The US government has increased pressure on Tennessee-based ARC Automotive to recall 67 million potentially dangerous air bag inflators by ordering the company to answer questions under oath and threatening fines if it doesn’t. will answer.
NHTSA argued that the recall was justified because two people in the United States and Canada were killed and at least seven others were injured by ARC inflators, which can explode with excessive force and eject shapnel. The eruptions, which first occurred in 2009, continued as recently as this year.
The special order from the National Highway Traffic Safety Administration asks several questions about whether ARC expects any of its inflators to fail in the future, and whether it has informed customers about the risk.
The agency wants Knoxville-based ARC Automotive Inc. to recall the inflators, which destroy a metal canister. But ARC refused, setting up a possible court battle.
ARC maintains that no safety defect exists, that NHTSA’s demand is based on an assumption rather than technical conclusions and that the agency does not have the authority to order a parts manufacturer to make recalls.
NHTSA quickly concluded that the inflators were defective. The next steps are the final conclusion, public hearing and potential lawsuit asking a judge to order a recall.
Because ARC inflators can be in the driver and passenger front air bags, people traveling in at least 33 million vehicles in the US could be at risk.
In the order, NHTSA asked ARC to explain whether it expects the inflators to break due to something more than “one-off” random manufacturing problems. More than 1 million ARC inflators have been recalled due to what the company described as an isolated manufacturing problem.
The order also ordered the company to estimate how many inflators will break while in use in the US in the future, and it asked ARC why it changed its inflator manufacturing process in 2018 to install a scope which can detect if welding debris is blocking the inflator holes.
The NHTSA argued that byproducts from welding during manufacturing could block a hole inside the inflator canister designed to allow gas to escape to quickly inflate the air bags in a crash. The pressure can build up to the point where the canister bursts.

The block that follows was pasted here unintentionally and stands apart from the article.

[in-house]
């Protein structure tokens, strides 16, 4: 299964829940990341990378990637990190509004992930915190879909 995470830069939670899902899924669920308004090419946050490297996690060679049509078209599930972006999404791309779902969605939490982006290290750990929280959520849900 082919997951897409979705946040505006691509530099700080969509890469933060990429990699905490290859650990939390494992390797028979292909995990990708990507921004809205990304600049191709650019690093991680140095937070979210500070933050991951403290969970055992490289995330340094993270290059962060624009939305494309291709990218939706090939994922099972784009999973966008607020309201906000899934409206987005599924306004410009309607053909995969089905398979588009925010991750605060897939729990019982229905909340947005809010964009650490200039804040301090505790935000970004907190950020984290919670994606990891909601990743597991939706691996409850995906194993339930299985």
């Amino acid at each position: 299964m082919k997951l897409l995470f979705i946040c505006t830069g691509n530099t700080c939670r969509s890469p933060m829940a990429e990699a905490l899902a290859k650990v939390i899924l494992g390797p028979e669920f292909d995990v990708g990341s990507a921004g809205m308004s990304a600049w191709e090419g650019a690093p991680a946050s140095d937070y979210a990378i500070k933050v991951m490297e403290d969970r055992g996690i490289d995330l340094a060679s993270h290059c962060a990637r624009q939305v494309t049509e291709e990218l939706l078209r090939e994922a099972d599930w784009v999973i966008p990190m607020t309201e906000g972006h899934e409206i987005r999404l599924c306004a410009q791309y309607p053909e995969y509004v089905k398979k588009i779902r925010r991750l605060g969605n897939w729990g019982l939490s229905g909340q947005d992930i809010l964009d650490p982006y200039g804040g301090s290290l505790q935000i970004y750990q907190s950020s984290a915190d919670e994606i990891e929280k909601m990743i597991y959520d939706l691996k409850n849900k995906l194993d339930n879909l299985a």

Messages were left Thursday seeking comment from ARC. The company must respond by June 14 or face a maximum fine of $131.6 million and potential criminal penalties.
Michael Brooks, executive director of the Center for Auto Safety, a nonprofit advocacy group, said NHTSA will go back and connect the dots to counter what ARC said in its response to the recall request.
The agency, he said, seems to be trying to tell ARC that other inflators may break in the future. “They’re just looking for an admission from the ARC that it’s going to happen again,” Brooks said.
The company, he said, would find it difficult to argue that there would be no more problems. “I don’t know that it’s something that they can legitimately state, that there’s not going to be another inflator blowout,” Brooks said. “There is a high possibility of another destruction of this type. Probably not many of them.”
NHTSA also wanted to know why ARC added the scope to its manufacturing process in 2018, and demanded to know which ARC employee approved the decision. “I think they’re trying to get at what the ARC decision is based on and does it suggest there’s a defect in the population of inflators that were manufactured before that date,” Brooks said.
The agency said in the recall request letter sent to ARC in April that it was not aware of any ruptured inflators manufactured after the scope was installed.
Owners of vehicles made by at least a dozen automakers – Chevrolet, Buick, GMC, Ford, Toyota, Stellantis, Volkswagen, Audi, BMW, Porsche, Hyundai and Kia – are left to worry if their vehicles contain driver or front passenger inflators. through ARC.
Because ARC supplies inflators that are attached to other manufacturers’ airbags, there is no easy way for car owners to determine if their inflators are made by ARC. Neither NHTSA nor ARC nor the automakers have released a full list of affected models.
One of the people who died after the inflator exploded was Marlene Beaudoin, a 40-year-old mother of 10 from Michigan’s Upper Peninsula who was hit by metal shards when her 2015 Chevrolet Traverse SUV was involved in a minor age crash in 2021. He and four of his sons were on their way to get ice cream. The sons were not hurt.
In a response letter to NHTSA earlier this month, ARC said no automaker has found a defect common to all 67 million inflators, and there is no known cause of inflator ruptures.
The ARC standoff has sent automakers scrambling to determine how many of their vehicles have inflators. Many said they are still pulling information from later model years to determine which vehicles have the affected inflators.
From 2017 to 2022, ARC problems caused seven small recalls from automakers. Earlier this month, General Motors announced a recall of nearly 1 million more.
Top photo: (Adam Lau/Knoxville News Sentinel via AP, File, File)
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